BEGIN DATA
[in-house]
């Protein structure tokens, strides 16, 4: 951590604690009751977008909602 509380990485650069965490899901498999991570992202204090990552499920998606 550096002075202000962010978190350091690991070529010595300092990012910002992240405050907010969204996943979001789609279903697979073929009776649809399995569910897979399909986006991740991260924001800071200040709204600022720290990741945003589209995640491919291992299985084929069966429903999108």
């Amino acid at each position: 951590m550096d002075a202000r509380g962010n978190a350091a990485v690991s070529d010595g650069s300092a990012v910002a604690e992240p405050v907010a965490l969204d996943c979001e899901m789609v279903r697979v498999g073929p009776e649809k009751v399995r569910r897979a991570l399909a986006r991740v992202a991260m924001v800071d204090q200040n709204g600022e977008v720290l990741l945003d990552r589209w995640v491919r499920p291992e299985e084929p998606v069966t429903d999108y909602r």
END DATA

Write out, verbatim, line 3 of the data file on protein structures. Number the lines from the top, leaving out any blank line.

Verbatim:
């Amino acid at each position: 951590m550096d002075a202000r509380g962010n978190a350091a990485v690991s070529d010595g650069s300092a990012v910002a604690e992240p405050v907010a965490l969204d996943c979001e899901m789609v279903r697979v498999g073929p009776e649809k009751v399995r569910r897979a991570l399909a986006r991740v992202a991260m924001v800071d204090q200040n709204g600022e977008v720290l990741l945003d990552r589209w995640v491919r499920p291992e299985e084929p998606v069966t429903d999108y909602r």